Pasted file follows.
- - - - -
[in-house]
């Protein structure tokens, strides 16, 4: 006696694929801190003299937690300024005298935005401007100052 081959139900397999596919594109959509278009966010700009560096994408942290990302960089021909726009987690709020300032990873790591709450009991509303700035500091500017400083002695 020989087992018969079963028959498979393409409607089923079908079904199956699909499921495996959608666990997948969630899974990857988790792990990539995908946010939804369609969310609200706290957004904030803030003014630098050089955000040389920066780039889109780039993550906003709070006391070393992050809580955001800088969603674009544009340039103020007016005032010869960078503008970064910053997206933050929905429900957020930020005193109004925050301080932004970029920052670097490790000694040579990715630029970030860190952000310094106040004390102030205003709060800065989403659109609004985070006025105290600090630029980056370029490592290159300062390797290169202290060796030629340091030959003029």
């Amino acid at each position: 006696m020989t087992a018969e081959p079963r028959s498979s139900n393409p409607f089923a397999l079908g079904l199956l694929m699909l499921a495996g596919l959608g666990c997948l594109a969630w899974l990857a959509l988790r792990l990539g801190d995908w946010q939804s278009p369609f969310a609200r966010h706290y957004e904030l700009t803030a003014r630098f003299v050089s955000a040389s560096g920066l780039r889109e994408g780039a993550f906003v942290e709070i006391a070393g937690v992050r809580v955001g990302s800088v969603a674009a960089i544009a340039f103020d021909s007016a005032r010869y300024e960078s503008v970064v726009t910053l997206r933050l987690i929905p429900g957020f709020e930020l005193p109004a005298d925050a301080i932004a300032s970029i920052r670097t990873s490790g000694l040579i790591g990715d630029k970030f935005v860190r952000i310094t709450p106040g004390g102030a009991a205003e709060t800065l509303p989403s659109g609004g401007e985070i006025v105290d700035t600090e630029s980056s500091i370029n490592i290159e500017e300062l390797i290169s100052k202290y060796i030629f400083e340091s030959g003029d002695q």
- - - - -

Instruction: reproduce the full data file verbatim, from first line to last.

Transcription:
[in-house]
């Protein structure tokens, strides 16, 4: 006696694929801190003299937690300024005298935005401007100052 081959139900397999596919594109959509278009966010700009560096994408942290990302960089021909726009987690709020300032990873790591709450009991509303700035500091500017400083002695 020989087992018969079963028959498979393409409607089923079908079904199956699909499921495996959608666990997948969630899974990857988790792990990539995908946010939804369609969310609200706290957004904030803030003014630098050089955000040389920066780039889109780039993550906003709070006391070393992050809580955001800088969603674009544009340039103020007016005032010869960078503008970064910053997206933050929905429900957020930020005193109004925050301080932004970029920052670097490790000694040579990715630029970030860190952000310094106040004390102030205003709060800065989403659109609004985070006025105290600090630029980056370029490592290159300062390797290169202290060796030629340091030959003029």
């Amino acid at each position: 006696m020989t087992a018969e081959p079963r028959s498979s139900n393409p409607f089923a397999l079908g079904l199956l694929m699909l499921a495996g596919l959608g666990c997948l594109a969630w899974l990857a959509l988790r792990l990539g801190d995908w946010q939804s278009p369609f969310a609200r966010h706290y957004e904030l700009t803030a003014r630098f003299v050089s955000a040389s560096g920066l780039r889109e994408g780039a993550f906003v942290e709070i006391a070393g937690v992050r809580v955001g990302s800088v969603a674009a960089i544009a340039f103020d021909s007016a005032r010869y300024e960078s503008v970064v726009t910053l997206r933050l987690i929905p429900g957020f709020e930020l005193p109004a005298d925050a301080i932004a300032s970029i920052r670097t990873s490790g000694l040579i790591g990715d630029k970030f935005v860190r952000i310094t709450p106040g004390g102030a009991a205003e709060t800065l509303p989403s659109g609004g401007e985070i006025v105290d700035t600090e630029s980056s500091i370029n490592i290159e500017e300062l390797i290169s100052k202290y060796i030629f400083e340091s030959g003029d002695q």